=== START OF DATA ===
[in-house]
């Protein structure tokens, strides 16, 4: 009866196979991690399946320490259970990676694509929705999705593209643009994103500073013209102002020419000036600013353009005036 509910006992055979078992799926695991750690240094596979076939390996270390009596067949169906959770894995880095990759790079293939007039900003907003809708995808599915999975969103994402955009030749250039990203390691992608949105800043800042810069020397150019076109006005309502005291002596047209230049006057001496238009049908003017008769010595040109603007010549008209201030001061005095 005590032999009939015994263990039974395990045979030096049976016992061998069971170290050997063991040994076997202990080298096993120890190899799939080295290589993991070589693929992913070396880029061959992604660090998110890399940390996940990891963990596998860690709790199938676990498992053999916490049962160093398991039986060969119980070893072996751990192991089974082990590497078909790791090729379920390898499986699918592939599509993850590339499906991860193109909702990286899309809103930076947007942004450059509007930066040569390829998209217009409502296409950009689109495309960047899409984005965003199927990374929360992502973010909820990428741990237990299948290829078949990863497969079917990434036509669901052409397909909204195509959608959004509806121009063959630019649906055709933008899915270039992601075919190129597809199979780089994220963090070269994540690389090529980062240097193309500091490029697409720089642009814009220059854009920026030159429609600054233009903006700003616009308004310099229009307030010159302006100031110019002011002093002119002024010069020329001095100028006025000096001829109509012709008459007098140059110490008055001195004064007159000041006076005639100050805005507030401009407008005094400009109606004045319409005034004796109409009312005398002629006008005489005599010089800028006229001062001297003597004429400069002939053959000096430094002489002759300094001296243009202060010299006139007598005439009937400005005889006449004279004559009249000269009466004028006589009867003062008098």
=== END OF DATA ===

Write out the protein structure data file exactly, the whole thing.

[in-house]
């Protein structure tokens, strides 16, 4: 009866196979991690399946320490259970990676694509929705999705593209643009994103500073013209102002020419000036600013353009005036 509910006992055979078992799926695991750690240094596979076939390996270390009596067949169906959770894995880095990759790079293939007039900003907003809708995808599915999975969103994402955009030749250039990203390691992608949105800043800042810069020397150019076109006005309502005291002596047209230049006057001496238009049908003017008769010595040109603007010549008209201030001061005095 005590032999009939015994263990039974395990045979030096049976016992061998069971170290050997063991040994076997202990080298096993120890190899799939080295290589993991070589693929992913070396880029061959992604660090998110890399940390996940990891963990596998860690709790199938676990498992053999916490049962160093398991039986060969119980070893072996751990192991089974082990590497078909790791090729379920390898499986699918592939599509993850590339499906991860193109909702990286899309809103930076947007942004450059509007930066040569390829998209217009409502296409950009689109495309960047899409984005965003199927990374929360992502973010909820990428741990237990299948290829078949990863497969079917990434036509669901052409397909909204195509959608959004509806121009063959630019649906055709933008899915270039992601075919190129597809199979780089994220963090070269994540690389090529980062240097193309500091490029697409720089642009814009220059854009920026030159429609600054233009903006700003616009308004310099229009307030010159302006100031110019002011002093002119002024010069020329001095100028006025000096001829109509012709008459007098140059110490008055001195004064007159000041006076005639100050805005507030401009407008005094400009109606004045319409005034004796109409009312005398002629006008005489005599010089800028006229001062001297003597004429400069002939053959000096430094002489002759300094001296243009202060010299006139007598005439009937400005005889006449004279004559009249000269009466004028006589009867003062008098």